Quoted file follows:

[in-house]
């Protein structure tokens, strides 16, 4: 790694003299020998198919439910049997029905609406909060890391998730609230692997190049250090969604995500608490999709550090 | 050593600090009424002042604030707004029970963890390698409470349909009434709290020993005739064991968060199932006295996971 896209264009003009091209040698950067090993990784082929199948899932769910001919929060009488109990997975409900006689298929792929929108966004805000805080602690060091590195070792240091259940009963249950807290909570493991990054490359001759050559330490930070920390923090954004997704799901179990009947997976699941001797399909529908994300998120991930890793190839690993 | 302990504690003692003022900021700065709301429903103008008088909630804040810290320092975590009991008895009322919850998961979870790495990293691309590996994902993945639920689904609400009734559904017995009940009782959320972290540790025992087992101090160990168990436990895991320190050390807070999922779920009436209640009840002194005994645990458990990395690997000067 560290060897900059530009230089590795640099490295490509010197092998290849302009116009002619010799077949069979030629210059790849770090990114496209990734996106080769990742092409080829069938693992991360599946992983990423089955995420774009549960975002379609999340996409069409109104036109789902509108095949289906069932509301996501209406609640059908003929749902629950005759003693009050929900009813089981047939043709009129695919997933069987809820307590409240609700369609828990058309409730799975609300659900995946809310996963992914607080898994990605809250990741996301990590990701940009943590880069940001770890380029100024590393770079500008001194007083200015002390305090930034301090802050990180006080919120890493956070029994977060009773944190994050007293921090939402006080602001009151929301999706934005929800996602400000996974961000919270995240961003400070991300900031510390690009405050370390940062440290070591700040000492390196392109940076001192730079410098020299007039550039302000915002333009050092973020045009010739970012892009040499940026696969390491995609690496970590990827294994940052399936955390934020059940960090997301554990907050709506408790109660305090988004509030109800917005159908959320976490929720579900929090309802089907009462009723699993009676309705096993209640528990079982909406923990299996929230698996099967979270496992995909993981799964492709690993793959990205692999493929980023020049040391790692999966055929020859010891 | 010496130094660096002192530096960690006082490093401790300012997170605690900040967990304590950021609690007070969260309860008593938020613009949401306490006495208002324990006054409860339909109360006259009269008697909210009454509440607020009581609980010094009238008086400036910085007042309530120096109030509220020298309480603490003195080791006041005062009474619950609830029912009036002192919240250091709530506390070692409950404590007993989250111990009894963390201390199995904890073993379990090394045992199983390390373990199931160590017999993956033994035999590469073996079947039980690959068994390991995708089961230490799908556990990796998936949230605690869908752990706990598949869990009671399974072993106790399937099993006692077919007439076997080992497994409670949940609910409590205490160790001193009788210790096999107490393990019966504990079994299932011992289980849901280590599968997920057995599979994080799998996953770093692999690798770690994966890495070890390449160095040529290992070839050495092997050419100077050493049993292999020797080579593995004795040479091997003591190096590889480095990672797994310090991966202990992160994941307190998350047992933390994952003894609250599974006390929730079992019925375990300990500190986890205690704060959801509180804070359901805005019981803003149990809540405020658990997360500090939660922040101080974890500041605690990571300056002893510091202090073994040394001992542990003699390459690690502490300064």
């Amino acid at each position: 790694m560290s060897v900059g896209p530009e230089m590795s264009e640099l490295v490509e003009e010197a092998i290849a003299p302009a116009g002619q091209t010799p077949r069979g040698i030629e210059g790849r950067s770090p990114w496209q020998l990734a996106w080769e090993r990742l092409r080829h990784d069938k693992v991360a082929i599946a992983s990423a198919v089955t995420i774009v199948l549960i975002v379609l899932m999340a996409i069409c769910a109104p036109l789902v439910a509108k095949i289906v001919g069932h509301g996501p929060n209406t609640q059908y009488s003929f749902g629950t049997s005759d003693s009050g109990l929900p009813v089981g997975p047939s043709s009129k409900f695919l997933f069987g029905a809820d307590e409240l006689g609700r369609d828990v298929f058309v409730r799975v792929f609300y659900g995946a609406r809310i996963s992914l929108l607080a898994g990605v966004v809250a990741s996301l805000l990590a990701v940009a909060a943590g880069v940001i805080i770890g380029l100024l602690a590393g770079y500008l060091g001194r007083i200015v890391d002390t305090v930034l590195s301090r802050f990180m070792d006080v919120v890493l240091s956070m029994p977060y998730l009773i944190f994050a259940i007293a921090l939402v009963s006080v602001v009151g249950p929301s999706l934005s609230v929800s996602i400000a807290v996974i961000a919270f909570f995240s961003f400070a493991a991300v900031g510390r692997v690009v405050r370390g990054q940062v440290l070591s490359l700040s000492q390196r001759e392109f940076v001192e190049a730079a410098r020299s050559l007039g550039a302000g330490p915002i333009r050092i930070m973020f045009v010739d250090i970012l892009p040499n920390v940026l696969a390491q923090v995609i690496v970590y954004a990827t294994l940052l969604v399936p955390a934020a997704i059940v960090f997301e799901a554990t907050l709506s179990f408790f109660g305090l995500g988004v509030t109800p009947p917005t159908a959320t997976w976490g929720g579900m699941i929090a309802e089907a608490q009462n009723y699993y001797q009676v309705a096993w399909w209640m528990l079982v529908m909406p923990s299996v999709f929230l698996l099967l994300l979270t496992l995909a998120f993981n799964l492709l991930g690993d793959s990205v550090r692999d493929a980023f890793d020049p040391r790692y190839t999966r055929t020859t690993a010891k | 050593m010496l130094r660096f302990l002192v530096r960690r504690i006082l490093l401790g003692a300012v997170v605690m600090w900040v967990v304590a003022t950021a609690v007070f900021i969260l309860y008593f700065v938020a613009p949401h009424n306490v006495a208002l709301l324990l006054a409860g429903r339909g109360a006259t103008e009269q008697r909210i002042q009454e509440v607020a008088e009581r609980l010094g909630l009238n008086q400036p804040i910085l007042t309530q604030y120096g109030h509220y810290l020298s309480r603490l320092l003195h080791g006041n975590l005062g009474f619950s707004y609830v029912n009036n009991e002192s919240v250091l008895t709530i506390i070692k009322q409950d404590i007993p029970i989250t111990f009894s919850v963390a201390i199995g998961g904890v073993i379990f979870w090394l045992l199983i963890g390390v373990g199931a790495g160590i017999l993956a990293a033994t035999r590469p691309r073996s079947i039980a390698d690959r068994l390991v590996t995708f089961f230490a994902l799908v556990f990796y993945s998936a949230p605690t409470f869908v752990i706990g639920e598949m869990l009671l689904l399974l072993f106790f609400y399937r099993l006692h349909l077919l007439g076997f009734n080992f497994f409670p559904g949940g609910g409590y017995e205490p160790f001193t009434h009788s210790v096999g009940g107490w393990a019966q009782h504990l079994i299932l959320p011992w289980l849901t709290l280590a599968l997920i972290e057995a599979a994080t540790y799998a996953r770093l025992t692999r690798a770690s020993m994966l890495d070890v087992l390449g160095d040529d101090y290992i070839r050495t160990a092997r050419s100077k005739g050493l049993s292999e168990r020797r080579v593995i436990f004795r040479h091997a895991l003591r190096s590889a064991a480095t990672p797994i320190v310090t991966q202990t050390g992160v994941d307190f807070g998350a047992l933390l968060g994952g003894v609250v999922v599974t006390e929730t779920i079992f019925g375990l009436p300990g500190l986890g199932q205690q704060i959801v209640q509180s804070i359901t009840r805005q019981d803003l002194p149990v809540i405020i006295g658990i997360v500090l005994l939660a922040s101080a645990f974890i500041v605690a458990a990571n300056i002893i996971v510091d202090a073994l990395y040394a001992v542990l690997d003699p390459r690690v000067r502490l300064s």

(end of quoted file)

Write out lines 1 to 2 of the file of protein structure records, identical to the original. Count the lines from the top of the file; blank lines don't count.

[in-house]
């Protein structure tokens, strides 16, 4: 790694003299020998198919439910049997029905609406909060890391998730609230692997190049250090969604995500608490999709550090 | 050593600090009424002042604030707004029970963890390698409470349909009434709290020993005739064991968060199932006295996971 896209264009003009091209040698950067090993990784082929199948899932769910001919929060009488109990997975409900006689298929792929929108966004805000805080602690060091590195070792240091259940009963249950807290909570493991990054490359001759050559330490930070920390923090954004997704799901179990009947997976699941001797399909529908994300998120991930890793190839690993 | 302990504690003692003022900021700065709301429903103008008088909630804040810290320092975590009991008895009322919850998961979870790495990293691309590996994902993945639920689904609400009734559904017995009940009782959320972290540790025992087992101090160990168990436990895991320190050390807070999922779920009436209640009840002194005994645990458990990395690997000067 560290060897900059530009230089590795640099490295490509010197092998290849302009116009002619010799077949069979030629210059790849770090990114496209990734996106080769990742092409080829069938693992991360599946992983990423089955995420774009549960975002379609999340996409069409109104036109789902509108095949289906069932509301996501209406609640059908003929749902629950005759003693009050929900009813089981047939043709009129695919997933069987809820307590409240609700369609828990058309409730799975609300659900995946809310996963992914607080898994990605809250990741996301990590990701940009943590880069940001770890380029100024590393770079500008001194007083200015002390305090930034301090802050990180006080919120890493956070029994977060009773944190994050007293921090939402006080602001009151929301999706934005929800996602400000996974961000919270995240961003400070991300900031510390690009405050370390940062440290070591700040000492390196392109940076001192730079410098020299007039550039302000915002333009050092973020045009010739970012892009040499940026696969390491995609690496970590990827294994940052399936955390934020059940960090997301554990907050709506408790109660305090988004509030109800917005159908959320976490929720579900929090309802089907009462009723699993009676309705096993209640528990079982909406923990299996929230698996099967979270496992995909993981799964492709690993793959990205692999493929980023020049040391790692999966055929020859010891 | 010496130094660096002192530096960690006082490093401790300012997170605690900040967990304590950021609690007070969260309860008593938020613009949401306490006495208002324990006054409860339909109360006259009269008697909210009454509440607020009581609980010094009238008086400036910085007042309530120096109030509220020298309480603490003195080791006041005062009474619950609830029912009036002192919240250091709530506390070692409950404590007993989250111990009894963390201390199995904890073993379990090394045992199983390390373990199931160590017999993956033994035999590469073996079947039980690959068994390991995708089961230490799908556990990796998936949230605690869908752990706990598949869990009671399974072993106790399937099993006692077919007439076997080992497994409670949940609910409590205490160790001193009788210790096999107490393990019966504990079994299932011992289980849901280590599968997920057995599979994080799998996953770093692999690798770690994966890495070890390449160095040529290992070839050495092997050419100077050493049993292999020797080579593995004795040479091997003591190096590889480095990672797994310090991966202990992160994941307190998350047992933390994952003894609250599974006390929730079992019925375990300990500190986890205690704060959801509180804070359901805005019981803003149990809540405020658990997360500090939660922040101080974890500041605690990571300056002893510091202090073994040394001992542990003699390459690690502490300064």